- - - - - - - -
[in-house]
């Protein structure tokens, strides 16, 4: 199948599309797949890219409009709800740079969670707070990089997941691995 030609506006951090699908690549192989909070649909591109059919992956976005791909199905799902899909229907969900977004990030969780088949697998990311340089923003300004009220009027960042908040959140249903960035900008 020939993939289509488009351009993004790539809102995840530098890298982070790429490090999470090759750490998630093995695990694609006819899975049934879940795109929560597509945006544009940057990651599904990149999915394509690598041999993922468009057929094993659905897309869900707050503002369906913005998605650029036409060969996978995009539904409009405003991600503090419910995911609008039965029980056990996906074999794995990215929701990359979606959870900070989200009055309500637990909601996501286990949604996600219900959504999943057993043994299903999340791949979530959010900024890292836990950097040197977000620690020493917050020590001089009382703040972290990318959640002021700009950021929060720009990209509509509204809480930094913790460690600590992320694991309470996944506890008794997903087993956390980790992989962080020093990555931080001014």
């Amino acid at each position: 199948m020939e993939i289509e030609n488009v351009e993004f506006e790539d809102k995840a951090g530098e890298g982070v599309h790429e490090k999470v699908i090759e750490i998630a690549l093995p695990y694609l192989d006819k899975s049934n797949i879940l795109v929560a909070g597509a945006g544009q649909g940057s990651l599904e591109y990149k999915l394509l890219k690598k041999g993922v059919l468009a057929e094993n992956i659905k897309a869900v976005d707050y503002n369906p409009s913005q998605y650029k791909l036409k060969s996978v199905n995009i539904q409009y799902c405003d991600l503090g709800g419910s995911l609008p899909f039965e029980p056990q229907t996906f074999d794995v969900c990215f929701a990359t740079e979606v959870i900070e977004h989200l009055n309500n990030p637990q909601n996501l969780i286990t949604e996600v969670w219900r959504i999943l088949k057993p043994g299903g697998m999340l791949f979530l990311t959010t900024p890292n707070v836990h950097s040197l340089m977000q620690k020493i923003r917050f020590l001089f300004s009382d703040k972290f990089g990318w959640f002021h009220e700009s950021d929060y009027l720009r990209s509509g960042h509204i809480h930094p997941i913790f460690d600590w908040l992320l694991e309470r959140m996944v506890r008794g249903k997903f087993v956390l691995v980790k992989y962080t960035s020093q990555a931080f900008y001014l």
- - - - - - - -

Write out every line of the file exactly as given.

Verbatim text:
[in-house]
């Protein structure tokens, strides 16, 4: 199948599309797949890219409009709800740079969670707070990089997941691995 030609506006951090699908690549192989909070649909591109059919992956976005791909199905799902899909229907969900977004990030969780088949697998990311340089923003300004009220009027960042908040959140249903960035900008 020939993939289509488009351009993004790539809102995840530098890298982070790429490090999470090759750490998630093995695990694609006819899975049934879940795109929560597509945006544009940057990651599904990149999915394509690598041999993922468009057929094993659905897309869900707050503002369906913005998605650029036409060969996978995009539904409009405003991600503090419910995911609008039965029980056990996906074999794995990215929701990359979606959870900070989200009055309500637990909601996501286990949604996600219900959504999943057993043994299903999340791949979530959010900024890292836990950097040197977000620690020493917050020590001089009382703040972290990318959640002021700009950021929060720009990209509509509204809480930094913790460690600590992320694991309470996944506890008794997903087993956390980790992989962080020093990555931080001014």
């Amino acid at each position: 199948m020939e993939i289509e030609n488009v351009e993004f506006e790539d809102k995840a951090g530098e890298g982070v599309h790429e490090k999470v699908i090759e750490i998630a690549l093995p695990y694609l192989d006819k899975s049934n797949i879940l795109v929560a909070g597509a945006g544009q649909g940057s990651l599904e591109y990149k999915l394509l890219k690598k041999g993922v059919l468009a057929e094993n992956i659905k897309a869900v976005d707050y503002n369906p409009s913005q998605y650029k791909l036409k060969s996978v199905n995009i539904q409009y799902c405003d991600l503090g709800g419910s995911l609008p899909f039965e029980p056990q229907t996906f074999d794995v969900c990215f929701a990359t740079e979606v959870i900070e977004h989200l009055n309500n990030p637990q909601n996501l969780i286990t949604e996600v969670w219900r959504i999943l088949k057993p043994g299903g697998m999340l791949f979530l990311t959010t900024p890292n707070v836990h950097s040197l340089m977000q620690k020493i923003r917050f020590l001089f300004s009382d703040k972290f990089g990318w959640f002021h009220e700009s950021d929060y009027l720009r990209s509509g960042h509204i809480h930094p997941i913790f460690d600590w908040l992320l694991e309470r959140m996944v506890r008794g249903k997903f087993v956390l691995v980790k992989y962080t960035s020093q990555a931080f900008y001014l």